New Study Suggests Alzheimer's Disease May Be Detectable With an Eye Exam

  • New Study Suggests Alzheimer's Disease May Be Detectable With an Eye Exam

New Study Suggests Alzheimer's Disease May Be Detectable With an Eye Exam

Dr Rosa Sancho from Alzheimer's Research UK said: "We know that diseases like Alzheimer's begin in the brain decades before symptoms like memory loss start".

Grewal and his colleagues used OCTA to peer into the eyes of 39 Alzheimer's patients, 37 people with MCI and 133 cognitively healthy people, the controls.

"While a wide range of other proposed blood tests for Alzheimer's disease are being developed, this is the first study to use a machine learning approach to identify sets of proteins in blood that are predictive of a biomarker in spinal fluid", notes the researcher for IBM's genomics research team. Their results were published Monday in the journal Ophthalmology Retina.

The new findings couldn't have happened without a new scanning technology, called optical coherence tomography angiography (OCTA), that allows users to see in fine detail the structure of the back part of the eye. Prof Fekrat and colleagues said this offers "a window into the disease process".

He also claimed that the learning model could drastically slow down the progression of Alzheimer's disease. By the time these changes are noticed, the disease is advanced.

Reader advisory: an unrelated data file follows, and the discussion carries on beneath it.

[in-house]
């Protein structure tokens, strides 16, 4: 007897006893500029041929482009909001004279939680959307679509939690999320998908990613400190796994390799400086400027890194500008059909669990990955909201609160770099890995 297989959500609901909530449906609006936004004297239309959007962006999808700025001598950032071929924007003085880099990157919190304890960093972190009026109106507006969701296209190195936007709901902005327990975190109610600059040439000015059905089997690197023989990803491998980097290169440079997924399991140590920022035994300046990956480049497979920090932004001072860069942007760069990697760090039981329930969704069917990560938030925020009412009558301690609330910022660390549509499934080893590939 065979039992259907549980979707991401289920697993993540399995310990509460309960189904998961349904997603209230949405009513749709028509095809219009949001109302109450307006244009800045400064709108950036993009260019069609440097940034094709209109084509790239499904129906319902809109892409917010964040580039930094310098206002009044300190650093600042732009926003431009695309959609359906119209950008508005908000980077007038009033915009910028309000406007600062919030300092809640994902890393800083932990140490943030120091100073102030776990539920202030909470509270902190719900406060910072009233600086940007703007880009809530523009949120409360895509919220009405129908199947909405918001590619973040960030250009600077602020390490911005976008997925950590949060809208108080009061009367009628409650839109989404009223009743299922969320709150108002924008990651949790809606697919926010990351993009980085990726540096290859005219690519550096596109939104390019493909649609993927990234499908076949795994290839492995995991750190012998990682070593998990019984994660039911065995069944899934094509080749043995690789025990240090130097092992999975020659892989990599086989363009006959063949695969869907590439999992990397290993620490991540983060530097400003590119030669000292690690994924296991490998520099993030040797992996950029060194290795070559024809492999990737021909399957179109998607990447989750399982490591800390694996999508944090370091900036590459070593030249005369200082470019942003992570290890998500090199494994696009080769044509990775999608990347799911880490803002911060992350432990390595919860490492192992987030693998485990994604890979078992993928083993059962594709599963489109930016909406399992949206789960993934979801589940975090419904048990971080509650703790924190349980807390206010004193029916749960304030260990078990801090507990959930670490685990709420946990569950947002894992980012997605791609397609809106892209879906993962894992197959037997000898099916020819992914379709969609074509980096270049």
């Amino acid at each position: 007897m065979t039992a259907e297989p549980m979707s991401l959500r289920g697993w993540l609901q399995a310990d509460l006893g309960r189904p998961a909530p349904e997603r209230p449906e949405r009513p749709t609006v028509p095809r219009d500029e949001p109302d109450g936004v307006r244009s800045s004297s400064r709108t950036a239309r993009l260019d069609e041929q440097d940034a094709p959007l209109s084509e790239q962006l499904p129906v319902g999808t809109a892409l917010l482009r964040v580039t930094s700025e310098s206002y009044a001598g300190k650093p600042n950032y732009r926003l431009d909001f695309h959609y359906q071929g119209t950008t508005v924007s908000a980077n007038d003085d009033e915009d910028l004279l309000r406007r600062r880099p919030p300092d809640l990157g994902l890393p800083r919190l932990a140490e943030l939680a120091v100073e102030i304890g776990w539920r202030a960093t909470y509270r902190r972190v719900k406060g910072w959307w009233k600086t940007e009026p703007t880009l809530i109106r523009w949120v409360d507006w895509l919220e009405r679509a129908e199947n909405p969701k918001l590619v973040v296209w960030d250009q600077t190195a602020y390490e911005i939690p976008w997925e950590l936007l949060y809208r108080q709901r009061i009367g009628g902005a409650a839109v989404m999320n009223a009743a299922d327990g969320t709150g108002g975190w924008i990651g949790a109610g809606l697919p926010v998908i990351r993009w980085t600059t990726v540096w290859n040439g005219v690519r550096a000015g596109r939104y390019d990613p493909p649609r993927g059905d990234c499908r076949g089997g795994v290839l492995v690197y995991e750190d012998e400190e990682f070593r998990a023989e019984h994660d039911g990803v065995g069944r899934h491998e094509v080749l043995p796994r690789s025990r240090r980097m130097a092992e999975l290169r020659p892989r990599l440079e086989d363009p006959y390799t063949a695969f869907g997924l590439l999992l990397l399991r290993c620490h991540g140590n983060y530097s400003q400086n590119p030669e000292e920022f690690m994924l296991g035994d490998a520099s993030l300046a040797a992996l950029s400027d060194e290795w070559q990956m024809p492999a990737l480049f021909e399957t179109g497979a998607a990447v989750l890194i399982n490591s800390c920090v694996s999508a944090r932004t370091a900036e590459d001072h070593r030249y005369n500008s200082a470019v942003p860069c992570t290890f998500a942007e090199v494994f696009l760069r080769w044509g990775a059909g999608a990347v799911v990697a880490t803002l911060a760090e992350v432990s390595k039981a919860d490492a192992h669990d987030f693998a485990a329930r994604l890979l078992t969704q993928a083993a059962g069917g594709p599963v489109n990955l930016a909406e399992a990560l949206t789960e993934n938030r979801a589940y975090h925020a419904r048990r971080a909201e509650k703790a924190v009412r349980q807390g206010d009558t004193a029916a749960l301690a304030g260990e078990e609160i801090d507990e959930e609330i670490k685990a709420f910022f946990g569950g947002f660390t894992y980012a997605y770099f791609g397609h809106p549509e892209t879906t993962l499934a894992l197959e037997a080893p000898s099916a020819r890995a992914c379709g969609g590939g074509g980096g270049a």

It would also give patients time to plan for the future with their families - while they still have their faculties, said the United States team. "It's not possible for current techniques like a brain scan or lumbar puncture (spinal tap) to screen the number of patients with this disease". The medical field for one could stand to benefit, and IBM is putting its resources to work in a new AI blood test that could help detect Alzheimer's ahead of time.

"We're measuring blood vessels that can't be seen during a regular eye exam and we're doing that with relatively new noninvasive technology that takes high-resolution images of very small blood vessels within the retina in just a few minutes", said Sharon Fekrat, lead author of the study.

She added: "We need to detect the disease earlier and introduce treatments earlier".

Using the OCTA that uses light waves that reveal blood flow in every layer of the retina, the researches checked more than 200 people.

Upwards of 5.5 million Americans are estimated to possibly have the brain wasting disease, according to NIH, and these numbers will continue to increase in years to come if no cure is found, projections suggest an impending and staggering global impact of dementia and neurodegenerative diseases.